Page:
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  • Unfortunately it's not as easy as allowing or not allowing. Some visible tattoos are fine, others could be offensive. Proof by extreme - would you allow a tattoo with a BNP or racist/sexist tone?

    If you allow tattoos you are going to have to decide which ones - a minefield for management.

    No easy answer, but I can see were HMV management is coming from on this!

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  • I recently did a stint in a charity shop, before starting, I asked if my piercings were a problem. "Only if someone complains about them.", I was told. I was there practically every day, for four weeks, and not once did anyone complain.
    The notion that "piercings and tattoos are scary" is ridiculous.
    Most older people are happy to learn about why young people are doing this now.
    HMV have pretty much shot themselves in the foot with this; my local HMV was two doors down from Blue Banana, so alongside HMV, those two shops were pretty much the main place for the alternative people in town - Blue Banana has closed now, and HMV has done this, and a lot of people are saying that they won't feel happy in HMV anymore. But they won't be getting any new customers as a result of policy, because to see that something has changed, you'd need to go in, and if people weren't "comfortable" before, they won't go in to see.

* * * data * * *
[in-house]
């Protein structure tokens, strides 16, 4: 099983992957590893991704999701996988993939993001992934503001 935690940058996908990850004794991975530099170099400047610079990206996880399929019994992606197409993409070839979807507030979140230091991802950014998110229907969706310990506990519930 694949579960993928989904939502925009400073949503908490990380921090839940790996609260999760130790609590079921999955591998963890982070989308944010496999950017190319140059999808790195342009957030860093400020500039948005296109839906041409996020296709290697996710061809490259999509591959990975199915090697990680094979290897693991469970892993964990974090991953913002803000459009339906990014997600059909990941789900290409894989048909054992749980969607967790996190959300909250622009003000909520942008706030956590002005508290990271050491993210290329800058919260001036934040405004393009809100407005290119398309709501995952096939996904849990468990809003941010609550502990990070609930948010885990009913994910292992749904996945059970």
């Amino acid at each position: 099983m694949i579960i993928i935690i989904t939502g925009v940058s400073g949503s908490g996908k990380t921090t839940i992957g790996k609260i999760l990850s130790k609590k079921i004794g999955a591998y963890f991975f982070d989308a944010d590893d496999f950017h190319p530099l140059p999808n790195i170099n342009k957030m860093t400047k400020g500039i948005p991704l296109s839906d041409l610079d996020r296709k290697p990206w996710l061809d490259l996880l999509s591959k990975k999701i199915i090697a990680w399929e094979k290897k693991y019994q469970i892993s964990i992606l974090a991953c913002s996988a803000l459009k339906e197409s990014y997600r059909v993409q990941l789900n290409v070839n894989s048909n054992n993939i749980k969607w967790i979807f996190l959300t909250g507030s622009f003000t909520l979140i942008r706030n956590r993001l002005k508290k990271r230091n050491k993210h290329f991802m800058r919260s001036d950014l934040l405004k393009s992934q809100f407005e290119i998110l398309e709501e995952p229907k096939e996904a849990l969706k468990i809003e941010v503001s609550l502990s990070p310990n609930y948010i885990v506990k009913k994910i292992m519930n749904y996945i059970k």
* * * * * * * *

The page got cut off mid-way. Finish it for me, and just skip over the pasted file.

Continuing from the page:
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  • brian m - I understand where you're coming from, but ultimately, if you were a hiring manager or similar how likely is it that you'd take a look at someone who was tattooed with a giant swastika and think; 'you're hired!'.

    Music and art are very closely linked industries, and the people that shop at HMV, and who work there, will see tattoos as expression. By repressing people this way, HMV are slowly but surely alienating their clientele.

    I wonder if this is the first step in a major brand overhaul for the music retailer.

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  • HMV need to understand that this is not going to increase sales. A music shop is the one place I would expect to see the individualism of its staff. We have Been seeing negative press in the media for the past 18 months about the company, it's shares are rapidly losing value, stores are closing and the one thing that was making money (it's concert venues) were sold to recoup some profit. I feel for the poor staff, many of them no doubt casualties of the fallout from Woolworths, zavvi and game who are probably wondering if their jobs are safe and secure. Pulling a stunt like this cannot be good for staff morale!